Stop Focusing on How Much Others Get Paid

If you’re looking at a Settlement Statement or Closing Disclosure and you see a line item for notary services, you may wonder why the lender charges so much — especially if you know that notary signing agents or mobile notaries don’t make anywhere close to the fees shown.

Lenders don’t charge for notary or NSA services. Title companies do. That’s what you see on the settlement statement or closing disclosure — what the lender is being charged by title.

A portion of that is kept by title for related work they’re doing; some is what the signing service charges them (there’s a list of services and benefits that SSes provide to title companies).

We get as little as the SS can convince us to accept.

This is how business is done. Everyone lives in the margin between expenses and income.

You will drive yourself nuts if you focus on what someone else gets. All you can control is what you accept.

You *may* be able to influence a small number of people, but you’re never going to stop people from taking what you see as lowball fees, at least not enough of them to increase what’s being offered.

Most of the fee discussion online is based on a lack of understanding of #businessbasics such as marketing and contracts, not to mention things like price fixing (attempted or actual).

Fintech (financial technology) is very likely going to wipe out independent contractor NSAs over the next 5 to 10 years anyway. Watch platforms and RON and blockchain tech and their impacts.

In the meanwhile, I strongly suggest you focus on what you can control, which does NOT include the fees that your competitors accept or what other parties in the pipeline are making.

Posted in Business, For Notaries | Tagged , , , , | 4 Comments

On the Non-Borrowing Spouse

On the Non-Borrowing Spouse
by Tim Gatewood

I think there’s some confusion over what “the law” requires versus what lenders want.

First, each state has state law that spells out who has an ownership interest in the real estate when a couple are married and one or both of them live in the home. This state law can range from community property (everything you own is also owned by your spouse) to homestead (if it’s your property and you live there, your spouse also owns it but you can own rental or investment property separately) to none (each spouse owns their own property). So, first you need to know your state’s law on property ownership.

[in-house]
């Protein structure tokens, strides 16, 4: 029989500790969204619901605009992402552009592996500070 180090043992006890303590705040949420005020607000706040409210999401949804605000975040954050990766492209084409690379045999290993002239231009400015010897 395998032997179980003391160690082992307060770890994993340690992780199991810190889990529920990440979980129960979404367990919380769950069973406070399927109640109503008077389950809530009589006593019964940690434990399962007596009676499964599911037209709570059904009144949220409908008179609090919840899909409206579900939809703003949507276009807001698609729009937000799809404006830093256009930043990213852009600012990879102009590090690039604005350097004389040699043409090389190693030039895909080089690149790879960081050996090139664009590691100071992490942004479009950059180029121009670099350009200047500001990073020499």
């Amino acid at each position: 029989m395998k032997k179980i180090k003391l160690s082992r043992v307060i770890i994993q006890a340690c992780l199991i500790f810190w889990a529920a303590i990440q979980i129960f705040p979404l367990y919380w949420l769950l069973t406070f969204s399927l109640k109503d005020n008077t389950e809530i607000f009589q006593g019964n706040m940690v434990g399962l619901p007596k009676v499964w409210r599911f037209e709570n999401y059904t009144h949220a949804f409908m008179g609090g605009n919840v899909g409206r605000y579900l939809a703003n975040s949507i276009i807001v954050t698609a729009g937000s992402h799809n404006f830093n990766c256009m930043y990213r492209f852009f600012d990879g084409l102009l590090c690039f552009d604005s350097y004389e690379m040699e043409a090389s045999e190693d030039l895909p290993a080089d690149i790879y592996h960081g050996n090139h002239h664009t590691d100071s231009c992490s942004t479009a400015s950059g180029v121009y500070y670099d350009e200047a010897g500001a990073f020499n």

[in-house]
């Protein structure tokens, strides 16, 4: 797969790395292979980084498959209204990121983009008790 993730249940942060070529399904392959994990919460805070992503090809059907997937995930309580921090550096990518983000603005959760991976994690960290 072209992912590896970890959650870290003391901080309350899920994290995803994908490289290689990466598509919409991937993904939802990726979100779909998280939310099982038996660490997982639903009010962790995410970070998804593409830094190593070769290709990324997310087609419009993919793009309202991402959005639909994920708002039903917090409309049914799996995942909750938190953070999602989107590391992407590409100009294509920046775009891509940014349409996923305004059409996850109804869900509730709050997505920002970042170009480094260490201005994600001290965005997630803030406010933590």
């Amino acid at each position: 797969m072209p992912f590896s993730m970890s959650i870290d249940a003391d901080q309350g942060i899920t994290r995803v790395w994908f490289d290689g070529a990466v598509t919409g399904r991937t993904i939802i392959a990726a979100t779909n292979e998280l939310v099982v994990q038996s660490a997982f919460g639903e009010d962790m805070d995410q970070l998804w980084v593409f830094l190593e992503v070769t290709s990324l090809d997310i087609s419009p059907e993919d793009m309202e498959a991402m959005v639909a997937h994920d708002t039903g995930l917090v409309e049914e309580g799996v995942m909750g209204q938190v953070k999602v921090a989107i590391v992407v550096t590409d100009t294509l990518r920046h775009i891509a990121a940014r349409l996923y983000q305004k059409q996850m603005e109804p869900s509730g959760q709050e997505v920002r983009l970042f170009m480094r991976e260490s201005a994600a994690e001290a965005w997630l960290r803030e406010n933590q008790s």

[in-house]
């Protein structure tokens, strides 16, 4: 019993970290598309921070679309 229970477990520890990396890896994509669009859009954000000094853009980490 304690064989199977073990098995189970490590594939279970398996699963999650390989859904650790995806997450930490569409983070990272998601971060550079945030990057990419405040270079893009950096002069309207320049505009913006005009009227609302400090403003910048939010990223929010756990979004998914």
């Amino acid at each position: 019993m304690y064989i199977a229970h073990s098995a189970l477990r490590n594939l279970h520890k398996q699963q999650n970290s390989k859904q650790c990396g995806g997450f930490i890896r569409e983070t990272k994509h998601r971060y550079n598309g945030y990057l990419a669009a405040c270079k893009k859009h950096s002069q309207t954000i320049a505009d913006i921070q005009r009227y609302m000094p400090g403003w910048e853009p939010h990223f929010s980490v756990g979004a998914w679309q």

Second, if both spouses are on title, both are owners, no matter what the state law says about real estate.

Third, once you know who the owners are, then the federal law kicks in. Under RESPA and TILA, and the combined TRID, owners must agree to mortgages on their residential property. They do that by signing the mortgage or deed of trust, the Closing Disclosure or Settlement Statement, and the Notice of Right to Cancel.

Fourth, even if the non-borrowing spouse is not an owner under state law or by virtue of being on title to the property, the lender may still make it a requirement that they sign those documents and others (such as any forms for the IRS or the VA or HUD) or they won’t let the loan close.

In any case, if the Non-Borrowing Spouse is not signing freely and willingly, you can’t notarize the documents — and trying to convince them to do so could be seen as violating your oath of office as a notary public. That’s because you’re supposed to be a disinterested witness, not an advocate for one side or the other in the transaction.

The first question for a notary is can you verify their identity. The second is do they choose to sign the documents freely and willingly. If the answer to either of those is no, the notary cannot proceed. So, you need to be very careful on how you speak with all of the signers in order to stay within the proper role of a notary public.

As with every article on this site, this is not intended to be legal advice or legal opinion. It is the author’s opinion as to the expectations for notaries based on many years of reading sources both widely and deeply. In other words, the author believes these are notary best practices or industry standards. If anything here conflicts with your state law or state’s official position, please go with your state’s rules.

Posted May 20, 2020

Posted in Business, For Notaries, Government - Law | Tagged , , , , | Leave a comment

News on Notary Memphis

Due to the Covid-19 virus pandemic, Notary Memphis is closed until further notice.

During this break, we recommend you check with PakMail at 2809 Kirby Rd, Suite 116, Memphis 38119 for their notary’s hours.

Also, some UPS Stores may have notaries on staff.

We hope to resume offering notary services soon.